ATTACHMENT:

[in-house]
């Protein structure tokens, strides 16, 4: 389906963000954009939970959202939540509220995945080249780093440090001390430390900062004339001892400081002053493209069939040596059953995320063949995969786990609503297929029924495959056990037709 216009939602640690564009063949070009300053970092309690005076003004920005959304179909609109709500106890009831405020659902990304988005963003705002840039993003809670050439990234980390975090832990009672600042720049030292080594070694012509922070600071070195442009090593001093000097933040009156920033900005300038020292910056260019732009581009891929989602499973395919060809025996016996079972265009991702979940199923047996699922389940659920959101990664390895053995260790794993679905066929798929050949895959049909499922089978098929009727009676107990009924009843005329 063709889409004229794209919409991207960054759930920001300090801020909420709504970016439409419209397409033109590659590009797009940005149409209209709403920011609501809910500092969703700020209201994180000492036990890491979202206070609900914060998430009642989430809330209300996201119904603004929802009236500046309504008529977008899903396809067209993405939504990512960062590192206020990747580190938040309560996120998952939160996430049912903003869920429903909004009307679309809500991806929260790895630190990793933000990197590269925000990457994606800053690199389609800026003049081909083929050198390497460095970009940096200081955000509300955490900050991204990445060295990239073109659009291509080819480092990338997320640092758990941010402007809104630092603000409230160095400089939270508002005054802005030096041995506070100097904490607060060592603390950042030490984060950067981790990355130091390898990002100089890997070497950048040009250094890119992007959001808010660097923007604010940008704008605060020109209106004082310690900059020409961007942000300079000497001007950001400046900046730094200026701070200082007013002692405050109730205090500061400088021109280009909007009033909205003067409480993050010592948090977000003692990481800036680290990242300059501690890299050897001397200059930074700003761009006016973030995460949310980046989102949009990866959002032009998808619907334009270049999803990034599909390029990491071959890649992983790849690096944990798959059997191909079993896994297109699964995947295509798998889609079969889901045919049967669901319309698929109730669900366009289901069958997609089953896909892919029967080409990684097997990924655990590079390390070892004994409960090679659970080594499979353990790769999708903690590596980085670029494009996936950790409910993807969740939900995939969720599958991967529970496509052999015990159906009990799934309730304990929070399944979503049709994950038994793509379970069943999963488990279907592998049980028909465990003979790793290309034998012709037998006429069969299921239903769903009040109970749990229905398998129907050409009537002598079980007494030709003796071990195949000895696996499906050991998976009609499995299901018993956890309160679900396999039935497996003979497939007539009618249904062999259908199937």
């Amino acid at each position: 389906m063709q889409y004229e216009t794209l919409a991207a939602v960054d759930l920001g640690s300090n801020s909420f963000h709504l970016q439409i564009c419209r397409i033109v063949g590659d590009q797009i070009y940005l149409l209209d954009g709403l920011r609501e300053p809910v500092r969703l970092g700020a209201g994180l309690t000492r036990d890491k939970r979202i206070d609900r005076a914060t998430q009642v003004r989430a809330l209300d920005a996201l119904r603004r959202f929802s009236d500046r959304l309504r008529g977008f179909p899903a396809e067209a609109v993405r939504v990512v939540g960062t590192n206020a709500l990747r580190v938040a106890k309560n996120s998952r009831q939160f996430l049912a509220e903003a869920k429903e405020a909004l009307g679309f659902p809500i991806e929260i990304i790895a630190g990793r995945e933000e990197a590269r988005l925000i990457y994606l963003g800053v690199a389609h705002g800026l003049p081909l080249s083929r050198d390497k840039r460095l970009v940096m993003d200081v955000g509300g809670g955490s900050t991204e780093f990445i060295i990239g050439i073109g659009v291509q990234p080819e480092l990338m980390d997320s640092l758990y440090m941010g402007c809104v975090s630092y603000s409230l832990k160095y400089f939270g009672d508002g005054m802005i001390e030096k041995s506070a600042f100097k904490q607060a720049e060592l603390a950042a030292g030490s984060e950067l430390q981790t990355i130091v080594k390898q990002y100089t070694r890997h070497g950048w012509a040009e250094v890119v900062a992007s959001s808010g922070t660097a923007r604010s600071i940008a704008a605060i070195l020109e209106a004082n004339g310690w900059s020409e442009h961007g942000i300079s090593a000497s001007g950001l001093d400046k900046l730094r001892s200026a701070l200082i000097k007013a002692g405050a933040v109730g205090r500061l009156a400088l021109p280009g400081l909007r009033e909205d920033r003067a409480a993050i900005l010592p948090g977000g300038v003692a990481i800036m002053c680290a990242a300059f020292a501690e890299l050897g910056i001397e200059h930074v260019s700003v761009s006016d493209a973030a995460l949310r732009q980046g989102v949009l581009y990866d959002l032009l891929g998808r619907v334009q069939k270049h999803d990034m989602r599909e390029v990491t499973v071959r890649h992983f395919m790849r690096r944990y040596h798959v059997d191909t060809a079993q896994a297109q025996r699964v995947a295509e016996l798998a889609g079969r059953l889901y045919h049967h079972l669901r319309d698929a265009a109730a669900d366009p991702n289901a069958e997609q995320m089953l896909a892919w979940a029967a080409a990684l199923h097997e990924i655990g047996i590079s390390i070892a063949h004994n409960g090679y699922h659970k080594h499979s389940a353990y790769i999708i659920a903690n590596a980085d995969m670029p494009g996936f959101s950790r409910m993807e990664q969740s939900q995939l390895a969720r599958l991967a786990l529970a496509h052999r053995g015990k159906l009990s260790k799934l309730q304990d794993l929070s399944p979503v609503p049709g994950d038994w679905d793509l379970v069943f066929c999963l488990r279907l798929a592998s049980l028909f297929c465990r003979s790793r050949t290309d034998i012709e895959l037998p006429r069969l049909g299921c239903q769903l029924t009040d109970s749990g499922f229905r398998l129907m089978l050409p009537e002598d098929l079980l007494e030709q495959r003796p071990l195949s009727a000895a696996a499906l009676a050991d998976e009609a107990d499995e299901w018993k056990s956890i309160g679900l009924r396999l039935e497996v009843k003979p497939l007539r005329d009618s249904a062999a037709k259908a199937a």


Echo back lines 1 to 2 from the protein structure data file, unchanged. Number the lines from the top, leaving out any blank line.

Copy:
[in-house]
């Protein structure tokens, strides 16, 4: 389906963000954009939970959202939540509220995945080249780093440090001390430390900062004339001892400081002053493209069939040596059953995320063949995969786990609503297929029924495959056990037709 216009939602640690564009063949070009300053970092309690005076003004920005959304179909609109709500106890009831405020659902990304988005963003705002840039993003809670050439990234980390975090832990009672600042720049030292080594070694012509922070600071070195442009090593001093000097933040009156920033900005300038020292910056260019732009581009891929989602499973395919060809025996016996079972265009991702979940199923047996699922389940659920959101990664390895053995260790794993679905066929798929050949895959049909499922089978098929009727009676107990009924009843005329 063709889409004229794209919409991207960054759930920001300090801020909420709504970016439409419209397409033109590659590009797009940005149409209209709403920011609501809910500092969703700020209201994180000492036990890491979202206070609900914060998430009642989430809330209300996201119904603004929802009236500046309504008529977008899903396809067209993405939504990512960062590192206020990747580190938040309560996120998952939160996430049912903003869920429903909004009307679309809500991806929260790895630190990793933000990197590269925000990457994606800053690199389609800026003049081909083929050198390497460095970009940096200081955000509300955490900050991204990445060295990239073109659009291509080819480092990338997320640092758990941010402007809104630092603000409230160095400089939270508002005054802005030096041995506070100097904490607060060592603390950042030490984060950067981790990355130091390898990002100089890997070497950048040009250094890119992007959001808010660097923007604010940008704008605060020109209106004082310690900059020409961007942000300079000497001007950001400046900046730094200026701070200082007013002692405050109730205090500061400088021109280009909007009033909205003067409480993050010592948090977000003692990481800036680290990242300059501690890299050897001397200059930074700003761009006016973030995460949310980046989102949009990866959002032009998808619907334009270049999803990034599909390029990491071959890649992983790849690096944990798959059997191909079993896994297109699964995947295509798998889609079969889901045919049967669901319309698929109730669900366009289901069958997609089953896909892919029967080409990684097997990924655990590079390390070892004994409960090679659970080594499979353990790769999708903690590596980085670029494009996936950790409910993807969740939900995939969720599958991967529970496509052999015990159906009990799934309730304990929070399944979503049709994950038994793509379970069943999963488990279907592998049980028909465990003979790793290309034998012709037998006429069969299921239903769903009040109970749990229905398998129907050409009537002598079980007494030709003796071990195949000895696996499906050991998976009609499995299901018993956890309160679900396999039935497996003979497939007539009618249904062999259908199937």